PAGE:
Gee D wrote: »
    It requires deliberate intent by the author - an intent to conceal what is in fact being written. The reading is a deliberate action by the reader.

    Exactly, because that's what a code is. A device for restricting understanding of something to only those who have the key to the code.

    Talking about an unintentional code just doesn't make any sense. You can't unintentionally code a message.

    You can, however, decide for yourself that there's a hidden message when an author had no intention of hiding one. In which case you're not being clever, you're actually being wrong. It's rather like insisting that a cloud deliberately looks like a man riding a bicycle and not allowing for the possibility of accidents and coincidences, or just that your brain is seeing patterns where none was meant.

    There was a book some years ago called The Bible Code all about how the scriptures were full of amazing hidden messages revealed by counting every 7th word backwards or that kind of thing. Couldn't possibly be accidental... until people demonstrated that you could get the same result with all sorts of books that didn't have mystical and spiritual overtones that were being ascribed to the Bible.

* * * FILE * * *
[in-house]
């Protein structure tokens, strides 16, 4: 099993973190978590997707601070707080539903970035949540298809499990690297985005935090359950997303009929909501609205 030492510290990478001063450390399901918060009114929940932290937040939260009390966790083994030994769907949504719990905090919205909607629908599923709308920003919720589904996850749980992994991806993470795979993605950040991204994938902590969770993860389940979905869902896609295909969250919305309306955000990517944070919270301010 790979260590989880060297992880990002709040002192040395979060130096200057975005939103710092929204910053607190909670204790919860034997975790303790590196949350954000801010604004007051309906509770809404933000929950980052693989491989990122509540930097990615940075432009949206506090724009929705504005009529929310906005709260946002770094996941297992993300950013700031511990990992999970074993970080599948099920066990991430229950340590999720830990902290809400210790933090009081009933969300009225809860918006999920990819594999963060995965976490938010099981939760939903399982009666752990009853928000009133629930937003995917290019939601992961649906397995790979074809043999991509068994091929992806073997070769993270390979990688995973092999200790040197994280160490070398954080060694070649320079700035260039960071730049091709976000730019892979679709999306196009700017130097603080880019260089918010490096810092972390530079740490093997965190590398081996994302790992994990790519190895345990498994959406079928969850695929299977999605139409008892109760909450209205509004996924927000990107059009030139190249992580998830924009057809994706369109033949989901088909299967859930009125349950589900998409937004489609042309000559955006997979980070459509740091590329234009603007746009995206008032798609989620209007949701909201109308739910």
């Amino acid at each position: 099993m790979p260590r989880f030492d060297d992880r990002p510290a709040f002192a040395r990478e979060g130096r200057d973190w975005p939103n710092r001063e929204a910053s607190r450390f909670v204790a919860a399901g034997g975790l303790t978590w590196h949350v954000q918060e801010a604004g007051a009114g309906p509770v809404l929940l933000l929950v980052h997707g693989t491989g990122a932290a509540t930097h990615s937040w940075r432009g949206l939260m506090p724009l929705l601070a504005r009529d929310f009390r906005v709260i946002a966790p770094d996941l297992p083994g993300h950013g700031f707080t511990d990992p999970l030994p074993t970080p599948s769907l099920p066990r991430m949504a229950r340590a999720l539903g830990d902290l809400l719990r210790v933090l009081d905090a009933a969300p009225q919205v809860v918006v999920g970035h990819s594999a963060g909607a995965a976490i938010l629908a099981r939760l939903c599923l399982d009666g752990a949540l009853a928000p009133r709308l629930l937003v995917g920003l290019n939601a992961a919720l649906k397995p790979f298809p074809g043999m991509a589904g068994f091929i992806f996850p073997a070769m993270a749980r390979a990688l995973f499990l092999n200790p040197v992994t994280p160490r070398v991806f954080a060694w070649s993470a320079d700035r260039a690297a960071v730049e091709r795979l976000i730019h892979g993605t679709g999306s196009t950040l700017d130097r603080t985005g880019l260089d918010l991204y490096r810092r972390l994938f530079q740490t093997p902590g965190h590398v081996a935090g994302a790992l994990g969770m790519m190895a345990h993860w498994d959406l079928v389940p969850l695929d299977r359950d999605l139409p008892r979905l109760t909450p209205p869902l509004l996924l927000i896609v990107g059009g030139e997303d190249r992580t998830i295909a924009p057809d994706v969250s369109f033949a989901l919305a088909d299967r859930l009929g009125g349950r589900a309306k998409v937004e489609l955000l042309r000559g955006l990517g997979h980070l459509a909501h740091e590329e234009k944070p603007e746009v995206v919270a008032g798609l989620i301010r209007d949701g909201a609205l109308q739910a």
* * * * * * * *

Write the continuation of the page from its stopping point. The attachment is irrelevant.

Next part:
Seeing queer characters isn't queer coding unless the author actually meant you to figure out the characters were queer or was at least conscious of the queer characteristics. Anything else isn't coding, it's reader fantasy.
  • orfeoorfeo Shipmate
    Might I add, any suggestion that various actions are inherently queer and must be read that way regardless of what the author wanted pretty much goes against every effort that ordinary queer people have been making to present themselves as ordinary, everyday human beings who generally go about behaving in similar ways to everyone else.